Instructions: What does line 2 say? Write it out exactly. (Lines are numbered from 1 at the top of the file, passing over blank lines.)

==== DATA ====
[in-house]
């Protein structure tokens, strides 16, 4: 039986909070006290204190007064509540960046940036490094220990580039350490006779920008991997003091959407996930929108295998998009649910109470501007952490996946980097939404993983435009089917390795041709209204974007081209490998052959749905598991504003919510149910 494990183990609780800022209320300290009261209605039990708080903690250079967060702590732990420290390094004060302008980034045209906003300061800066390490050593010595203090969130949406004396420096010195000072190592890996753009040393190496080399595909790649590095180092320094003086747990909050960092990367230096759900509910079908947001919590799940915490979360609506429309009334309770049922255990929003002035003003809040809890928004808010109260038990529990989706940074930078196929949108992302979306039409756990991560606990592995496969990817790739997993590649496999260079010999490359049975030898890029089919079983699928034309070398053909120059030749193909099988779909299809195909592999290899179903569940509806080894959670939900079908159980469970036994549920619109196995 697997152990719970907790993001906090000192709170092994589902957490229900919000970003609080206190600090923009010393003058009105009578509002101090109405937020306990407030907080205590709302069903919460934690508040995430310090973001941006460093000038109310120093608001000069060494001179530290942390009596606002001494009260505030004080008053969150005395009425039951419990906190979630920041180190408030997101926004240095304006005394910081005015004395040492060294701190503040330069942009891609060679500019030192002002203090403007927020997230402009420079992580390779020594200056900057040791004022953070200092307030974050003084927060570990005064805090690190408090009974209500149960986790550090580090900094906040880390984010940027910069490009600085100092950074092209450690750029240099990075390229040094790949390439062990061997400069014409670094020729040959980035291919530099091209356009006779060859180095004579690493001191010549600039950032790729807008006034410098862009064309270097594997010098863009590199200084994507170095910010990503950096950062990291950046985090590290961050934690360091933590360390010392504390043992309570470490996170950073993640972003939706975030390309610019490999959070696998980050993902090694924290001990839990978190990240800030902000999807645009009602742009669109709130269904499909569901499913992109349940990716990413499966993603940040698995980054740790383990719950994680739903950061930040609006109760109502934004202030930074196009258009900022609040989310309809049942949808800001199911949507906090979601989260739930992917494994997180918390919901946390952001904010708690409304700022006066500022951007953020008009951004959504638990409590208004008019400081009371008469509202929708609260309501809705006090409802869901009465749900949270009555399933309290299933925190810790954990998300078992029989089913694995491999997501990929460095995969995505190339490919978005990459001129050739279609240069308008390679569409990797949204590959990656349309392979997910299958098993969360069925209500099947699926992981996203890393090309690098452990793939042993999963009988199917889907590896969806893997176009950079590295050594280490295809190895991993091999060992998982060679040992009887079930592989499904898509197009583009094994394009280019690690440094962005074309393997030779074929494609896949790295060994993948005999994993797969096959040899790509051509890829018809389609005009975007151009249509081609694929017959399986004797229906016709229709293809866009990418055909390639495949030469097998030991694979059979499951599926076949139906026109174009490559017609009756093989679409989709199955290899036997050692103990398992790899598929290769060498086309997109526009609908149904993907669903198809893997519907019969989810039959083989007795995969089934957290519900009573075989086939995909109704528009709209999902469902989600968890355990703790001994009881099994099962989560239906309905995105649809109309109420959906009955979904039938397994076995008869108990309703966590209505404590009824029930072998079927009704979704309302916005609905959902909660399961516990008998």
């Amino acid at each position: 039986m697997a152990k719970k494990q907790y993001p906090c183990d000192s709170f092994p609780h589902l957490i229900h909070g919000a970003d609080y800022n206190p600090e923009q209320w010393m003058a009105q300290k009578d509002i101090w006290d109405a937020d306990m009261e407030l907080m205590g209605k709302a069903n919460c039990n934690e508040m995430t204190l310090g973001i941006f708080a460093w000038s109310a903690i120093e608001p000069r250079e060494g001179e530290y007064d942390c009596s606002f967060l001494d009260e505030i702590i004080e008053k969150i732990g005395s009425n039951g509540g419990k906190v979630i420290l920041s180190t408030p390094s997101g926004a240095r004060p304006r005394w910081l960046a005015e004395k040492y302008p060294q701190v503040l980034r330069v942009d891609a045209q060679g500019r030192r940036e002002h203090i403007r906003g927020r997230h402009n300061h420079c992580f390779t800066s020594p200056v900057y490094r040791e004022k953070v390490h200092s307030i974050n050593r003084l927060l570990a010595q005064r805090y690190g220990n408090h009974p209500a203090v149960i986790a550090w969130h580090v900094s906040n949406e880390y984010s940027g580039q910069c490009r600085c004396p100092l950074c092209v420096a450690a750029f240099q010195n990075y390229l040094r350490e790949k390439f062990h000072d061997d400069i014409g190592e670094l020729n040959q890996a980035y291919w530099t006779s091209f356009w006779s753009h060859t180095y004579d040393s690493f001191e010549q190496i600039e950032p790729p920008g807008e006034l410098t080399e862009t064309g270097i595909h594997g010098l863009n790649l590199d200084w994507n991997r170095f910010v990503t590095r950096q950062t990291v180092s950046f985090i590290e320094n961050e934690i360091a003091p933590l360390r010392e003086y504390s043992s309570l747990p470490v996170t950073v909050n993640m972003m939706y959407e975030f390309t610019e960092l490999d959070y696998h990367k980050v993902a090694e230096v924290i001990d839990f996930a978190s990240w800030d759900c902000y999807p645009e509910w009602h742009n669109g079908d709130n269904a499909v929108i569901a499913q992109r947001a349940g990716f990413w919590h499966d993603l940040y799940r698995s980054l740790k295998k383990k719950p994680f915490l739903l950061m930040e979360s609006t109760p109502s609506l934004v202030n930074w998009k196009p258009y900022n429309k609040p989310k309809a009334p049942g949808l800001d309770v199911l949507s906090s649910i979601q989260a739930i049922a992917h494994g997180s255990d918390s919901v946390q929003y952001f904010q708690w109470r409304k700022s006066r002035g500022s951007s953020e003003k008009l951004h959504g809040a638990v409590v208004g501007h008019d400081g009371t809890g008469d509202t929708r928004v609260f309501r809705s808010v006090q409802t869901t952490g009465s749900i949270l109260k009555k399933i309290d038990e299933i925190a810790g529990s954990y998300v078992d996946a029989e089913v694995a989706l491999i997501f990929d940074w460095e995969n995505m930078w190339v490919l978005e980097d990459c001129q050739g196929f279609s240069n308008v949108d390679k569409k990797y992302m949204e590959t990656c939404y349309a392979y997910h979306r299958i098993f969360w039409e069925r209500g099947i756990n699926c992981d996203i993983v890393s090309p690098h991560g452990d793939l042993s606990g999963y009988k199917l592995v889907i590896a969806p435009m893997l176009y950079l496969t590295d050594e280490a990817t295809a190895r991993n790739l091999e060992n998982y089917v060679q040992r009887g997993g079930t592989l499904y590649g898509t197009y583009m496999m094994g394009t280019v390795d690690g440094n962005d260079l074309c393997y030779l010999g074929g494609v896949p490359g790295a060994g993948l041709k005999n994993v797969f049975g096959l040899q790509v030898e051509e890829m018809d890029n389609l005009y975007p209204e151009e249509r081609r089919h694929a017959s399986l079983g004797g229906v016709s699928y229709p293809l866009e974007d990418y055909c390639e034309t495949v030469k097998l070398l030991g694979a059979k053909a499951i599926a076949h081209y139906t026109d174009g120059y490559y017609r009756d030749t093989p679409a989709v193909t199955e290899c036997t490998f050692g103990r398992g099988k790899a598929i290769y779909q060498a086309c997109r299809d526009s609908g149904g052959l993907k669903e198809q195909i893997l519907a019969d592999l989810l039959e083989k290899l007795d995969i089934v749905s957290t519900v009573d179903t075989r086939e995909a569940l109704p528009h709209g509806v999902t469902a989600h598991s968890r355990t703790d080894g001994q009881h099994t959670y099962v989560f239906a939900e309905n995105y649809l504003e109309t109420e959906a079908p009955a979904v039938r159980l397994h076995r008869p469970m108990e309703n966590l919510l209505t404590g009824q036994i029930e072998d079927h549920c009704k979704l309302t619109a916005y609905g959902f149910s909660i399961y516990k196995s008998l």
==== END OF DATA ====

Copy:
């Protein structure tokens, strides 16, 4: 039986909070006290204190007064509540960046940036490094220990580039350490006779920008991997003091959407996930929108295998998009649910109470501007952490996946980097939404993983435009089917390795041709209204974007081209490998052959749905598991504003919510149910 494990183990609780800022209320300290009261209605039990708080903690250079967060702590732990420290390094004060302008980034045209906003300061800066390490050593010595203090969130949406004396420096010195000072190592890996753009040393190496080399595909790649590095180092320094003086747990909050960092990367230096759900509910079908947001919590799940915490979360609506429309009334309770049922255990929003002035003003809040809890928004808010109260038990529990989706940074930078196929949108992302979306039409756990991560606990592995496969990817790739997993590649496999260079010999490359049975030898890029089919079983699928034309070398053909120059030749193909099988779909299809195909592999290899179903569940509806080894959670939900079908159980469970036994549920619109196995 697997152990719970907790993001906090000192709170092994589902957490229900919000970003609080206190600090923009010393003058009105009578509002101090109405937020306990407030907080205590709302069903919460934690508040995430310090973001941006460093000038109310120093608001000069060494001179530290942390009596606002001494009260505030004080008053969150005395009425039951419990906190979630920041180190408030997101926004240095304006005394910081005015004395040492060294701190503040330069942009891609060679500019030192002002203090403007927020997230402009420079992580390779020594200056900057040791004022953070200092307030974050003084927060570990005064805090690190408090009974209500149960986790550090580090900094906040880390984010940027910069490009600085100092950074092209450690750029240099990075390229040094790949390439062990061997400069014409670094020729040959980035291919530099091209356009006779060859180095004579690493001191010549600039950032790729807008006034410098862009064309270097594997010098863009590199200084994507170095910010990503950096950062990291950046985090590290961050934690360091933590360390010392504390043992309570470490996170950073993640972003939706975030390309610019490999959070696998980050993902090694924290001990839990978190990240800030902000999807645009009602742009669109709130269904499909569901499913992109349940990716990413499966993603940040698995980054740790383990719950994680739903950061930040609006109760109502934004202030930074196009258009900022609040989310309809049942949808800001199911949507906090979601989260739930992917494994997180918390919901946390952001904010708690409304700022006066500022951007953020008009951004959504638990409590208004008019400081009371008469509202929708609260309501809705006090409802869901009465749900949270009555399933309290299933925190810790954990998300078992029989089913694995491999997501990929460095995969995505190339490919978005990459001129050739279609240069308008390679569409990797949204590959990656349309392979997910299958098993969360069925209500099947699926992981996203890393090309690098452990793939042993999963009988199917889907590896969806893997176009950079590295050594280490295809190895991993091999060992998982060679040992009887079930592989499904898509197009583009094994394009280019690690440094962005074309393997030779074929494609896949790295060994993948005999994993797969096959040899790509051509890829018809389609005009975007151009249509081609694929017959399986004797229906016709229709293809866009990418055909390639495949030469097998030991694979059979499951599926076949139906026109174009490559017609009756093989679409989709199955290899036997050692103990398992790899598929290769060498086309997109526009609908149904993907669903198809893997519907019969989810039959083989007795995969089934957290519900009573075989086939995909109704528009709209999902469902989600968890355990703790001994009881099994099962989560239906309905995105649809109309109420959906009955979904039938397994076995008869108990309703966590209505404590009824029930072998079927009704979704309302916005609905959902909660399961516990008998």